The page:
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New Space Launch Policy Emphasizes Competition
WASHINGTON — The White House released a long-awaited U.S. national space transportation policy Nov. 21 that calls for increased competition to launch government missions and encourages the use of hosted payloads.
Specifically, the new policy language no longer explicitly requires the Defense Department to fund the annual fixed costs of launch services providers.
The previous version of the policy, released in 2004, called for funding “the annual fixed costs for both launch service providers,” referring to Lockheed Martin and Boeing. The companies have since merged their government launch businesses to create the United Launch Alliance (ULA) joint venture.
ULA currently is paid via two contracts: Evolved Expendable Launch Vehicle (EELV) Launch Services, which covers the hardware and services associated with individual launches; and EELV Launch Capability, which covers infrastructure and various other activities.
Critics have charged that the EELV Launch Capability payments, totaling about $1 billion annually, amount to a subsidy for ULA.
As part of its EELV program, the Air Force is negotiating the purchase, on a sole-source basis, of up to 36 rocket cores over five years from ULA. The service plans to competitively award an additional 14 missions to give new entrants such as Space Exploration Technologies Corp. a chance to break into the national security launch market.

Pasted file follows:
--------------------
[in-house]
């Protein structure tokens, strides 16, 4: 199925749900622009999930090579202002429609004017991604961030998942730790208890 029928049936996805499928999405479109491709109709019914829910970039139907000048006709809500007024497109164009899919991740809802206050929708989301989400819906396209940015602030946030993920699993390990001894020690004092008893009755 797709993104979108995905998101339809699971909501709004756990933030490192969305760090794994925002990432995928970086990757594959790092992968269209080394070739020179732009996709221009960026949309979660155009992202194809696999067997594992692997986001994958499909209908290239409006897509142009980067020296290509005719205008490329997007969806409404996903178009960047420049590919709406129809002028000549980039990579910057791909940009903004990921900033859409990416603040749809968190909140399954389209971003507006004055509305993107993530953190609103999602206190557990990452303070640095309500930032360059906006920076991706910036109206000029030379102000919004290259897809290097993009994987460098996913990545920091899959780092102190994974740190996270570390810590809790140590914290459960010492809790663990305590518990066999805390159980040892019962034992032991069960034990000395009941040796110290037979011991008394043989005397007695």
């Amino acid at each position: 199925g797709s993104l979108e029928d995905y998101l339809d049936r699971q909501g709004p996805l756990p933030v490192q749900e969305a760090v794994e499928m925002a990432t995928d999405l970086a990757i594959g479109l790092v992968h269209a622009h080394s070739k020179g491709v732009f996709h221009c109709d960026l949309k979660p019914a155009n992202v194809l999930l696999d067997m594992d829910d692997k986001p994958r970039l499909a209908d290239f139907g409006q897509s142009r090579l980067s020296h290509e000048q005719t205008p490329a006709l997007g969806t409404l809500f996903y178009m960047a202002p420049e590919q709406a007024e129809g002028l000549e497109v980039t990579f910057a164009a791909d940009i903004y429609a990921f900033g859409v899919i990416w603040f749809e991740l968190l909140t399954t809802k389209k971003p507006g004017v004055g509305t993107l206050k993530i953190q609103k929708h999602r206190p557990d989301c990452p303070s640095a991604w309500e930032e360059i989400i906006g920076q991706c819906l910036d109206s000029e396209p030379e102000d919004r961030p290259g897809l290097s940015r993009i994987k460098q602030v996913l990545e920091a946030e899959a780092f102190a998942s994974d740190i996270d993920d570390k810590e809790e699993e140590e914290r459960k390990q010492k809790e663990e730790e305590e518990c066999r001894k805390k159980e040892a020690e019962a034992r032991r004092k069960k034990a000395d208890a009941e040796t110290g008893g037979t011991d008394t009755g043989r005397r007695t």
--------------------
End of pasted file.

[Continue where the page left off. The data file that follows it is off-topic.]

“U.S. commercial space transportation capabilities that demonstrate the ability to launch payloads reliably will be allowed to compete for United States Government missions on a level playing field, consistent with established interagency new entrant certification criteria,” the new policy said.
The new policy also calls for the expanded use of hosted payload and other ride-sharing opportunities.
“Space activities are critical to the Nation’s technological advancement, scientific discovery, security, and economic growth,” the publicly released version of the policy said. “It is essential that the United States foster more efficient and capable space transportation systems and approaches that can address such challenges and enable new activities and discoveries in and from space.”
The White House’s goals include maintaining a space transportation industrial base, improving the safety and performance of U.S. space transportation capabilities, fostering commercial spaceflight capabilities, enabling human space transportation to the international space station and developing a deep-space-capable transportation system.
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